2:36 am
more u m. o b o. b, o, z o in. good lily for ne shasky, with . ready a compasses cameras, a when i spoke to roberta, she was coordinating a network of 200 professional. my colleges volunteering their time during the lockdown. they had cools from all of italy, from sicily, in the south to i also in the far north, they've even received messages from us. far abroad is to buy the united states and
2:37 am
australia. christy recessing thing, those are all to pick him up it. oh, you got them in tie? no, stella, though. one se me, campbell? no, for a new the fire with jacket and how many things going on on the am i abuse on that you would go. i'll be going to be fine with yak. k, my dog, a you those in the foster want to see us creep up in your mouth. i would think that a cell phone, i thought that a place yona increasing joining your nesbit garza. i mean the space you seem to overlapping socket. biological wristband. don't put the basically with sip what they call that batch. no male duet abuse or no do not go shooting me a foot. they load these abbey la n korean. cool. cool. read that. ah, i see people do it on. yeah. my kill in my life. i'm delay account that he's on,
2:38 am
i mean to dial in my coping that they see on if, if i weren't gone that, that then i can i ask how many calls have come through? during this interview, i came at the carry to the funnel, queen nietzsche. humans have an innate psychological drive to connect with others. what we're learning more and more now is that that need to connect? it's physiological to just weeks after the world health organization declared coven 19 a global pandemic. research is at the massachusetts institute of technology. mit posted a preliminary report on social isolation, and some of the new will, responses it triggers. the findings pointed to one telling conclusion on need to connect is as primal or is fundamental, as i'll need to eat. just 10 hours of total isolation can leave the brain. feeling starved, i spoke with julie ann holt lunged at a professor of psychology and neuroscience at brigham young university. no, we're not wired re this'll huh. she says that surge of panic. cool. that sinking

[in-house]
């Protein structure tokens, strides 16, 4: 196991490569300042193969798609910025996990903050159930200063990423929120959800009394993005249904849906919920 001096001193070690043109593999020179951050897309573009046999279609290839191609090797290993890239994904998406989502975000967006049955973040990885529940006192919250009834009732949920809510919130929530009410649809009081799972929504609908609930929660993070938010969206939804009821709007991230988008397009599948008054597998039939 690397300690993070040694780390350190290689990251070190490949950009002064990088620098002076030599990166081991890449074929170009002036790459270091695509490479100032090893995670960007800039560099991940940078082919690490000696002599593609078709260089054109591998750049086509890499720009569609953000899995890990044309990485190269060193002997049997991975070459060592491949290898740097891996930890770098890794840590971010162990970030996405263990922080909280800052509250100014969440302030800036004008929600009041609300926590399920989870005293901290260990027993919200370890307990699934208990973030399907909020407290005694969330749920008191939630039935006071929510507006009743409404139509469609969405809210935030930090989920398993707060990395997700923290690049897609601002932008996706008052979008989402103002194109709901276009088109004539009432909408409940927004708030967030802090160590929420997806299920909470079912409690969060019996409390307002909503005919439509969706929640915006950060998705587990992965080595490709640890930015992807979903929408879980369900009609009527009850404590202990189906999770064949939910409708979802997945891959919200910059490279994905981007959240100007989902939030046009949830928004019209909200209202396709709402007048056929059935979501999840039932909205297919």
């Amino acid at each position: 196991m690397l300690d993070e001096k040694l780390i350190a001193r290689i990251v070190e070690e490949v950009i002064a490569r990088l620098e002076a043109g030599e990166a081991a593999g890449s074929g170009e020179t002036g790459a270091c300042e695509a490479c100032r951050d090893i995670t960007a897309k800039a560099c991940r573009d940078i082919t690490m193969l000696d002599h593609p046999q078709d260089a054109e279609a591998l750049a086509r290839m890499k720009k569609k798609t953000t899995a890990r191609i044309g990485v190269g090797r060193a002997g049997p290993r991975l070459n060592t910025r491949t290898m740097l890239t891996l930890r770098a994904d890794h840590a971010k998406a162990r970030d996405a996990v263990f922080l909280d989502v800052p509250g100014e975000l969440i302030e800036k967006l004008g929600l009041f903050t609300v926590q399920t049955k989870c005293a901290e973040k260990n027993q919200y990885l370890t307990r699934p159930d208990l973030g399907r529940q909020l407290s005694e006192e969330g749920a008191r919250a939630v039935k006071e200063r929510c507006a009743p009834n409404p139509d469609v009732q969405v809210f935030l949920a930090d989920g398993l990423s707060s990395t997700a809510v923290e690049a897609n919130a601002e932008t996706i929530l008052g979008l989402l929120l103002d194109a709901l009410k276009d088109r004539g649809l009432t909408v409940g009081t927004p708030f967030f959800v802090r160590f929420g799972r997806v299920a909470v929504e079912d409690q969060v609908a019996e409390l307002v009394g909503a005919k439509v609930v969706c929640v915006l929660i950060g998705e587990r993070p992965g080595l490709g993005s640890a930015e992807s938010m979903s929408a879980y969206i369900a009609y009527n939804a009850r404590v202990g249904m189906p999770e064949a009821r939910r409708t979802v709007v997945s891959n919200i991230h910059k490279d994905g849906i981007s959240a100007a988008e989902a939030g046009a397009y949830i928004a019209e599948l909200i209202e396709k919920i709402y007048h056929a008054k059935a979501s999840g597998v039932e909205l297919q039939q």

2:39 am
sensation in your stomach when you're physically cut off from people, is a biological response that it's evolved in us over millennia, throughout human history. and we needed to rely on others or our survival, whether that's protection or efficiency in obtaining resources or brians, have adopted to expect others. and so when black, approximate each other's particularly trusted others this in essence. but us, honest data will work because now we have to manage the threats in our environment on our own. the latest sign on loneliness shows that acute isolation has physical health repercussions to such an increase in hot right and blood pressure. surgeon, stress hormones and internal inflammation, according to research published in the cardiovascular medical, general hot people who feel lonely, a 29 percent more likely to develop coronary heart disease,
2:40 am
and 32 percent more at risk of suffering a stroke. julian has also studied how social isolation impacts mortality. what we were able to find was that being well, i was associated with a 26 percent increased risk for death being socially isolated, 29 percent and living alone, 32 percent. and although there was some relative differences, they weren't significantly different from little child that are meaning that both being objectively isolated. and that's the subject of feeling of loneliness. they both significantly predict risk. her earlier death went to suggest is that we need to take our relationships seriously for, for the 1st time in human history, greater numbers of people, little ages in or places a living alone. in the u. s. for instance, the percentage of single person households has increased from 30 percent in the ninety's sixty's to 28 percent today. in europe, things a higher still,